Zac Vawter using the prosthesis prototype. Credit: YouTube
Zac Vawter using the prosthesis prototype. Credit: YouTube

Four years ago Zac Vawter was in a motorcycle collision that severely injured his right leg. He underwent an amputation at the knee, thereby becoming one of the more than one million amputees living in the U.S. Over half of the amputations in the U.S. are due to vascular disease – poor circulation caused by diabetes, smoking, and high cholesterol. Just under half are due to trauma.

Modern leg prostheses that replace both the knee and ankle joint use motors that power each joint and multiple sensors that inform the prosthesis about its orientation, movement, and load. The prosthesis software has several modes or programs that it can execute – walking on a level surface, climbing stairs, even running. To switch modes the user typically uses a remote control on a key fob. So a user might arrive at the bottom of a flight of stairs, push a button to get the prosthesis into “climbing stairs” mode, and then at the top push another button to go back to “walking on level ground” mode.

This week’s issue of the New England Journal of Medicine (NEJM) published a report of a novel prosthesis interface that is much safer and more intuitive. A similar interface has been used to control prosthetic arms, but this has been the first application in a prosthetic leg. Zac Vawter was the subject who worked with the research team and helped them customize and test the prosthesis.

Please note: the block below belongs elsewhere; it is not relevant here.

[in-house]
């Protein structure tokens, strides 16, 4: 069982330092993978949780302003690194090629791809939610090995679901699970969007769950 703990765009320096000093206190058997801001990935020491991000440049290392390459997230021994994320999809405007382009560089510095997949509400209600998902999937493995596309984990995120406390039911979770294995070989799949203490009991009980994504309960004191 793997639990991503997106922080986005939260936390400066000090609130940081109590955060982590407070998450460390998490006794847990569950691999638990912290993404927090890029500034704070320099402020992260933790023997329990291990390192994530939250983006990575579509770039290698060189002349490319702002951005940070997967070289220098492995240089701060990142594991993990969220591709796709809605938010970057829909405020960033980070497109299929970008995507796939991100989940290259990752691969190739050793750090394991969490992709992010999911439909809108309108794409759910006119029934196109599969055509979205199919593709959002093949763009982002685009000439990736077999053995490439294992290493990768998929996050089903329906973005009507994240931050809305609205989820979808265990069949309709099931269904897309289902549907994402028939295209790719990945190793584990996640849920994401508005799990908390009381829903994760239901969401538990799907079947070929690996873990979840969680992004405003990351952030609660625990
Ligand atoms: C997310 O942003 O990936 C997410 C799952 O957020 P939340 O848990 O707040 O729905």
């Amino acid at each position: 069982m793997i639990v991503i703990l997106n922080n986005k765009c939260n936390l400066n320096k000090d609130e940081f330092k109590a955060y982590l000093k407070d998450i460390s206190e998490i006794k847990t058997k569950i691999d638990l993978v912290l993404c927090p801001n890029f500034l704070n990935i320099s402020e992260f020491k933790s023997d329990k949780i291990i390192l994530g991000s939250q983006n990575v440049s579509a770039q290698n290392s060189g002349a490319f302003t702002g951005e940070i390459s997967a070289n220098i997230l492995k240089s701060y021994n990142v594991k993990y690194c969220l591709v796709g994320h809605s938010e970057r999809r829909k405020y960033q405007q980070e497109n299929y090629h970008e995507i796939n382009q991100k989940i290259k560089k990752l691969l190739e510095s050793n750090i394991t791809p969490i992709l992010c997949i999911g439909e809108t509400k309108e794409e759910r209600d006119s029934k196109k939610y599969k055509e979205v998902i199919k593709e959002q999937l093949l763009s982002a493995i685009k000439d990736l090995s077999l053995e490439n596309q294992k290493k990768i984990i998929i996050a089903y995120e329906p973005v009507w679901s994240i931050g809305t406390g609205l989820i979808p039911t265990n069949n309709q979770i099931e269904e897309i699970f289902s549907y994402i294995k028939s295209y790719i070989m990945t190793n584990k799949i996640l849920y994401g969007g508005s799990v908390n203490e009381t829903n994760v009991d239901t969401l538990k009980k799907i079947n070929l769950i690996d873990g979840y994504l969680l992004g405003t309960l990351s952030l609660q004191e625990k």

The novel interface uses electrodes that measure electrical activity in the user’s thigh. Prior to using the prosthesis the researchers made multiple recordings from the electrodes as Vawter was told to move his (absent) knee and ankle in various directions. From these recordings software was used to decode his intentions from the electrode signals. The results are a very natural interface. For example when Vawter tries to bend his ankle to point his toes up, his prosthesis senses this and executes his will.

This allows Vawter to go from walking to climbing stairs to descending a ramp by simply thinking about what he wants his prosthesis to do; no manual switching; no remote control. Take a look at the videos in the NEJM report and this YouTube video to appreciate how natural and fluid his gait appears.

Many improvements will be needed before such a prosthetic can be put into production. The current prototype is too heavy, too big, and too noisy. And the researchers say that the software that decodes the electrode signals must be further refined.

This has the potential of making many amputees much more mobile. Of course, as treatment for diabetes, high cholesterol, and vascular disease improves, there will be many fewer amputees in the future. Driverless cars and improved worker safety may decrease the number further.

It will be exciting to watch this technology mature. In the meantime, I wish Mr. Vawter all the best, and I advise anyone who’ll listen not to ride motorcycles.

Learn more:

Man Controls Artificial Leg Using Only His Brain, Researchers Say (WSJ)
First mind-controlled bionic leg a ‘groundbreaking’ advance (NBC News)
Mind-Controlled Bionic Leg Tested (YouTube video)
Robotic Leg Control with EMG Decoding in an Amputee with Nerve Transfers (NEJM Brief Report)

The amputation statistics I cited are from the Amputee Coalition website.